All the Laws in the World Aren’t Going to Cut It

Jonathan Drake/Reuters
A candlelight vigil the day after the shooting at Marjory Stoneman Douglas High School in Parkland, Fla., February 15, 2018.
Looking around in the world after the school shooting in Parkland

Vatican City — There was a woman this morning who came up to me while I was about to caffeinate at the McDonald’s here on Borgo Pio. (This doesn’t qualify as a sacramental Confession, but now you know.) I had seen her before, from a block or two away. She wears duct-taped garbage bags either as her shoes or over her shoes. Ditto a coat, which, truth be told, she’s wears so well — with a certain grace and dignity — that I’m not sure people give it a second look. A friend with more fashion sense than I will ever have once told me that whatever you wear, it’s more about how you carry yourself.

The woman with the garbage-bag coat had a confidence about her as she came up to the self-ordering kiosk and asked for food, motioning that she was hungry. I asked her in a mix of near-nonexistent Italian and hand motions and facial expressions what she’d like. Sixteen euros later, she not only said “thank you” — and more than once — in English, but a few minutes later, after starting to collect her nourishment, she asked me, quite beautifully, again in English, realizing I hadn’t ordered yet (I was making sure she was settled), “Are you hungry?”

How many times do we look past people? How many times do we take for granted what we have, what we’re given?

I realized I was, but not for anything McDonald’s had on the menu. How many times do we look past people? How many times do we take for granted what we have, what we’re given? I didn’t do much this morning, but I received a lot. Particularly by seeing not only the life of the Creator in this Italian woman — who frankly made more of an effort to know the essential words in my language than I in hers — but by being drawn by her prompting into a day where gratitude would be a theme. Gratitude is something to emulate, whatever we are wearing, whatever we are eating. And whether we have to ask for help or give thanks that someone else did, rather than rush to our meetings, we can try to remember to seek those who may need help more than we do.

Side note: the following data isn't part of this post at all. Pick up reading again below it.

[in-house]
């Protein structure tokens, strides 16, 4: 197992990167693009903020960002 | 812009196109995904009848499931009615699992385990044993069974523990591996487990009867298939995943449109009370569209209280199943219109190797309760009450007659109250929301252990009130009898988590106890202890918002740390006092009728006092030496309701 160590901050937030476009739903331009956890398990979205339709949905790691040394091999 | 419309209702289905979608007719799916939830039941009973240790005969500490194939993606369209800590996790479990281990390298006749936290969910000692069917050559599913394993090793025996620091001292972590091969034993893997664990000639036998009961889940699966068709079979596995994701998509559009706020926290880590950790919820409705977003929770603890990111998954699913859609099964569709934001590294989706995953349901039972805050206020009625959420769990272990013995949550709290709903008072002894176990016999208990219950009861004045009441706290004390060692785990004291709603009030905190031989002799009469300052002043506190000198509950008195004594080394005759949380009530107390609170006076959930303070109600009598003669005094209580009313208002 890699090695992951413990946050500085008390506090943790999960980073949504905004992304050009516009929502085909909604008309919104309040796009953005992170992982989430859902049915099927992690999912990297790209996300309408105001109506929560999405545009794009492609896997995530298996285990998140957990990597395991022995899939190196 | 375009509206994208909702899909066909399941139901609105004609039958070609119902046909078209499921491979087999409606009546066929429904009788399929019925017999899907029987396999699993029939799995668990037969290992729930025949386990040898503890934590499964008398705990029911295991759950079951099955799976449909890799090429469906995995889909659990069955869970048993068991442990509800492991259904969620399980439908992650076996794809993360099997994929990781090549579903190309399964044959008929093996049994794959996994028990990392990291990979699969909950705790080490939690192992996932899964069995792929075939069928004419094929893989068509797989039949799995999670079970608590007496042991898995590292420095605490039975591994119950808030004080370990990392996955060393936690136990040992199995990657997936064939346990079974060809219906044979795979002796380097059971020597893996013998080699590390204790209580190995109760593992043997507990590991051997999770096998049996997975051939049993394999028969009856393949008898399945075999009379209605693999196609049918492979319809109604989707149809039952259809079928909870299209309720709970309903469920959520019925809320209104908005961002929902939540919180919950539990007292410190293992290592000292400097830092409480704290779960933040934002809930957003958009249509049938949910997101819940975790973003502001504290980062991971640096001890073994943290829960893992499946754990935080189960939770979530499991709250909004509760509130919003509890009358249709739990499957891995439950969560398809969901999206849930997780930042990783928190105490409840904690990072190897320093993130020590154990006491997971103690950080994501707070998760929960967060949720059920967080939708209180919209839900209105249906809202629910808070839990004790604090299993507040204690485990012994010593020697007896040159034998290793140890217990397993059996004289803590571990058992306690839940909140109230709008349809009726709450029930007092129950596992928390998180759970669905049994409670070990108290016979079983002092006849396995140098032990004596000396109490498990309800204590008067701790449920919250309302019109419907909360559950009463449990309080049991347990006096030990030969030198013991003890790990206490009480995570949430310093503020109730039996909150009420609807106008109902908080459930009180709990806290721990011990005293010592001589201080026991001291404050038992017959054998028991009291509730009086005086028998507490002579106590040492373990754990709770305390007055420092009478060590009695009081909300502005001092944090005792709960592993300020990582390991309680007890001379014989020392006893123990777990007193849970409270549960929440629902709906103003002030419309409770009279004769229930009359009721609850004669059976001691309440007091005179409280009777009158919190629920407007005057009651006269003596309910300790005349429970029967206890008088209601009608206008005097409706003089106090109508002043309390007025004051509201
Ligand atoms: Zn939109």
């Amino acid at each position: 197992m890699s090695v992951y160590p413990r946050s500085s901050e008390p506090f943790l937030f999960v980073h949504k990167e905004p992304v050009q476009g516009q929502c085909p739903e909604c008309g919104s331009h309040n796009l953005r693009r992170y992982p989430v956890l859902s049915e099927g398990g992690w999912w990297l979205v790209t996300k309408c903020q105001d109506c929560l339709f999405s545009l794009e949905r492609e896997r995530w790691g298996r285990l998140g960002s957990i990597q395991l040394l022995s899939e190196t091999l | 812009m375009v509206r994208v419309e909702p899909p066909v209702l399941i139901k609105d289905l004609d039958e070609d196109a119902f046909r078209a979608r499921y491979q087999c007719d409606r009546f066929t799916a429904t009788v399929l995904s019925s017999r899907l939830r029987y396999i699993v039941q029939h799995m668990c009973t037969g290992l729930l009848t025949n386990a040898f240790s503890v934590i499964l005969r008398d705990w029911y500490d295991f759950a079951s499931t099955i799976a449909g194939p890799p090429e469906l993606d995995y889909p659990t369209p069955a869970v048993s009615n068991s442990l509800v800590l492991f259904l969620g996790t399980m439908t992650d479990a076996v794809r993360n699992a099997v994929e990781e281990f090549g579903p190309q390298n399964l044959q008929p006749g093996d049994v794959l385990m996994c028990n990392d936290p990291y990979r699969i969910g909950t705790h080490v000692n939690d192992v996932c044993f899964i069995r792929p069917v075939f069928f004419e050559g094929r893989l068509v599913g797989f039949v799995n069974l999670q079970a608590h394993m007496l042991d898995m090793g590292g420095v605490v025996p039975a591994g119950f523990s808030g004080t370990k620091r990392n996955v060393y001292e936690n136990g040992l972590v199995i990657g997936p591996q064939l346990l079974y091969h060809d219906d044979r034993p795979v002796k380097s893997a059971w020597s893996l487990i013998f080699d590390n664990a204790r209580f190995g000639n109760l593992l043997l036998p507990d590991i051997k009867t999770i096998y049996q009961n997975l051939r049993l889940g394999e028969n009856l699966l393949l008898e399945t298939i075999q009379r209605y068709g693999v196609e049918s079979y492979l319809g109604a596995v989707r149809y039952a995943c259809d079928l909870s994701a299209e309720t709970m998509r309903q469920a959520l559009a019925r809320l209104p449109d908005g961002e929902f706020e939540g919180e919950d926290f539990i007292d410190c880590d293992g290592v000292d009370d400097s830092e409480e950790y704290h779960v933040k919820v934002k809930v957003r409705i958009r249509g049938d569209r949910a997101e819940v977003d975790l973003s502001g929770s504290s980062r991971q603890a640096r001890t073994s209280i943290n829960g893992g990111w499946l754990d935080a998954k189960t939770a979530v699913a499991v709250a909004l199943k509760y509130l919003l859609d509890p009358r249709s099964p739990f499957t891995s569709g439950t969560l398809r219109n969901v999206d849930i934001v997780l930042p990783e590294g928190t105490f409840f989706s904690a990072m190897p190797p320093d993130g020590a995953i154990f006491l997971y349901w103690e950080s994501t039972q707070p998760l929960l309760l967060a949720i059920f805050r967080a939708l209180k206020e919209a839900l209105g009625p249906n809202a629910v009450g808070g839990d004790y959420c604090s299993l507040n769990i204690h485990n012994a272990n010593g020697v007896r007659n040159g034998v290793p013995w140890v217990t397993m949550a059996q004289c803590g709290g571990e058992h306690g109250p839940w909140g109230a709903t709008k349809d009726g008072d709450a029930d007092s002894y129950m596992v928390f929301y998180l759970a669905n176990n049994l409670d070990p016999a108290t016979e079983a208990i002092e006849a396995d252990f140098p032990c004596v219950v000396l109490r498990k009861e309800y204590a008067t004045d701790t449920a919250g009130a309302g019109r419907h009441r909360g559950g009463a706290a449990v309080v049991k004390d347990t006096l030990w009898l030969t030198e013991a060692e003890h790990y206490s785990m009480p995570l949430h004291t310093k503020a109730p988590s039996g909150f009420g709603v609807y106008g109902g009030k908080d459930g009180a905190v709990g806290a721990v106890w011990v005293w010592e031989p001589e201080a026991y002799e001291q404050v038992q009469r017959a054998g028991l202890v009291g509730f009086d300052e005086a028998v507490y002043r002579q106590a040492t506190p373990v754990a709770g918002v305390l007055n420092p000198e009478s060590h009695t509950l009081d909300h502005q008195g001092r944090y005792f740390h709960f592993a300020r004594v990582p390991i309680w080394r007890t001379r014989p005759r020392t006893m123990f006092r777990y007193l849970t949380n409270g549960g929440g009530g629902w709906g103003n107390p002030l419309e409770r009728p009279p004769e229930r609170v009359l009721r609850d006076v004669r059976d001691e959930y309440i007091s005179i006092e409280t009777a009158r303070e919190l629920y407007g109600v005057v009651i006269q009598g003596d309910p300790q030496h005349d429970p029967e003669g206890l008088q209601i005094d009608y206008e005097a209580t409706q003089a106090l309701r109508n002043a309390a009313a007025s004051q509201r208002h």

My first meeting of the day was with Paul Badde, a journalist (described as a poet or mystic by some) who begins every day with a colleague praying the Rosary outside of St. Peter’s Basilica. (Inside, I suspect, if the line isn’t too long.) He has made it his business to know the Veil of Manoppello, believed to be the veil with which Veronica wiped Christ’s face during his painful road to crucifixion — an incident that has some historic evidence behind it, though it’s not in the Bible. Badde believes with all his body and soul that he has seen the face of Christ and knows God as the man he came to earth to be, to help humanity out of its sinful destitution.

Whatever one believes about the veil or about Christianity or religion more generally, hope is something most of the world could use more of. And just meeting Badde, you get the sense of looking past this world into a promise of something greater we have been made for, present right here and now. As with the woman at McDonald’s, there was something about his confidence. It betrays a joy, even a perplexing joy — in the case of a woman who spends her day begging, and in a man who will talk about a crisis of faith among those in the highest ranks of the Church. Keep praying, is his answer to most questions. He has a particularly intense devotion to the Mother of God, because she helped him know Jesus better.

Inside St. Peter’s, outside on the Square, and down the Via Della Conciliazione, the tourists I’ve noticed on and off the last few days seem unaware that St. Peter’s bones reside here, that he was martyred here, that some courageous men of history — John Paul II comes to mind — rest here. But then who am I to judge selfie-sticks and phone calls made inside the basilica? As I watch young African men trying to sell wooden trays, their full backpacks seem to betray their (lack of) success. (I’ve yet to see a sale completed, and I’m determined to have cash as I head out for my next meeting.)

Unlike my sister at McDonald’s and my brother talking about the Veronica’s veil, so many of these people in the crowd look like . . . people in the crowd, as though they may be feeling lost in the crowd and not just here. It’s hard not to look and pray that something here touches them. It’s often asked why the Church doesn’t sell its art. The answer is that people need the beauty. They need to see a mother holding her son in her arms, as Michelangelo left us in the Pietà — and in no small part so they can see beauty in themselves. (Badde talks about the self-reflection one can see in the veil. The face of God becomes so personal when you see the humanity mixed up with the divinity.)

While I’ve been here, the school shooting in Florida happened. I keep thinking about how it happened at the hands of a boy, really — not much younger than these men I see selling the trays and some of the young people I’ve seen on field trips. Also while here, I received an email from a reader about a young man at a school where she teaches who took his own life. We simply can’t let these things happen anymore. And it’s not going to be a law that makes the change. It’s going to be love: looking into the eyes of another with a recognition that they are made by the same Creator the sun and the moon was, and you and I were.